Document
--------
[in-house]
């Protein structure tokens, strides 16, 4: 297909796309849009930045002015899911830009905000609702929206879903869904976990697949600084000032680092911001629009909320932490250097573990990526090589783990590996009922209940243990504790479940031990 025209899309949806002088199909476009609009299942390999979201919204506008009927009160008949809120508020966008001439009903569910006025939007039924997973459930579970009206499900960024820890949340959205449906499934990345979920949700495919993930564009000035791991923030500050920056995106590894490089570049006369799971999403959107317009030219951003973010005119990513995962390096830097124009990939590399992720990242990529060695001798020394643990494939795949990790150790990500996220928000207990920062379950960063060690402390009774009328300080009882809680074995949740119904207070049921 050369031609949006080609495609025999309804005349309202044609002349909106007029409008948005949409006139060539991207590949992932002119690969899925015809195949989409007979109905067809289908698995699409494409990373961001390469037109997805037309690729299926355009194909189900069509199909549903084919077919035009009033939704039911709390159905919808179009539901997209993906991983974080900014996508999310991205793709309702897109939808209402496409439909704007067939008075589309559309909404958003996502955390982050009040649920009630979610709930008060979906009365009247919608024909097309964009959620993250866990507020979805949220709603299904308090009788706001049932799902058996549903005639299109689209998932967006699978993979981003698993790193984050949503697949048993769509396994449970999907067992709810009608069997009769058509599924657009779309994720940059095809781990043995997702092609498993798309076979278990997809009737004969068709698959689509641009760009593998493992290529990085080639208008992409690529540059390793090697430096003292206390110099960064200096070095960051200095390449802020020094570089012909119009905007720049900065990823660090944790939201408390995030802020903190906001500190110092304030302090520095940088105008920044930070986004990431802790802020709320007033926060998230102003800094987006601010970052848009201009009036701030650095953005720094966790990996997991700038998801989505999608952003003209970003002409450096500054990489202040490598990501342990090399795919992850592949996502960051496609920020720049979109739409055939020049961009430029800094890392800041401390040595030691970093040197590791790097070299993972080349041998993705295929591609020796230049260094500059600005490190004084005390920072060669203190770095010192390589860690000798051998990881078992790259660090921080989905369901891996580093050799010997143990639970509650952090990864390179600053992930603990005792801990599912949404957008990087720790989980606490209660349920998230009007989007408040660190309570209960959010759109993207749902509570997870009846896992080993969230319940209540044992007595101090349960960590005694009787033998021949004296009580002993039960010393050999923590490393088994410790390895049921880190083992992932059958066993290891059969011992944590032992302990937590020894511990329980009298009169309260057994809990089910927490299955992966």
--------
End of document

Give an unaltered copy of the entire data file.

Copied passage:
[in-house]
């Protein structure tokens, strides 16, 4: 297909796309849009930045002015899911830009905000609702929206879903869904976990697949600084000032680092911001629009909320932490250097573990990526090589783990590996009922209940243990504790479940031990 025209899309949806002088199909476009609009299942390999979201919204506008009927009160008949809120508020966008001439009903569910006025939007039924997973459930579970009206499900960024820890949340959205449906499934990345979920949700495919993930564009000035791991923030500050920056995106590894490089570049006369799971999403959107317009030219951003973010005119990513995962390096830097124009990939590399992720990242990529060695001798020394643990494939795949990790150790990500996220928000207990920062379950960063060690402390009774009328300080009882809680074995949740119904207070049921 050369031609949006080609495609025999309804005349309202044609002349909106007029409008948005949409006139060539991207590949992932002119690969899925015809195949989409007979109905067809289908698995699409494409990373961001390469037109997805037309690729299926355009194909189900069509199909549903084919077919035009009033939704039911709390159905919808179009539901997209993906991983974080900014996508999310991205793709309702897109939808209402496409439909704007067939008075589309559309909404958003996502955390982050009040649920009630979610709930008060979906009365009247919608024909097309964009959620993250866990507020979805949220709603299904308090009788706001049932799902058996549903005639299109689209998932967006699978993979981003698993790193984050949503697949048993769509396994449970999907067992709810009608069997009769058509599924657009779309994720940059095809781990043995997702092609498993798309076979278990997809009737004969068709698959689509641009760009593998493992290529990085080639208008992409690529540059390793090697430096003292206390110099960064200096070095960051200095390449802020020094570089012909119009905007720049900065990823660090944790939201408390995030802020903190906001500190110092304030302090520095940088105008920044930070986004990431802790802020709320007033926060998230102003800094987006601010970052848009201009009036701030650095953005720094966790990996997991700038998801989505999608952003003209970003002409450096500054990489202040490598990501342990090399795919992850592949996502960051496609920020720049979109739409055939020049961009430029800094890392800041401390040595030691970093040197590791790097070299993972080349041998993705295929591609020796230049260094500059600005490190004084005390920072060669203190770095010192390589860690000798051998990881078992790259660090921080989905369901891996580093050799010997143990639970509650952090990864390179600053992930603990005792801990599912949404957008990087720790989980606490209660349920998230009007989007408040660190309570209960959010759109993207749902509570997870009846896992080993969230319940209540044992007595101090349960960590005694009787033998021949004296009580002993039960010393050999923590490393088994410790390895049921880190083992992932059958066993290891059969011992944590032992302990937590020894511990329980009298009169309260057994809990089910927490299955992966």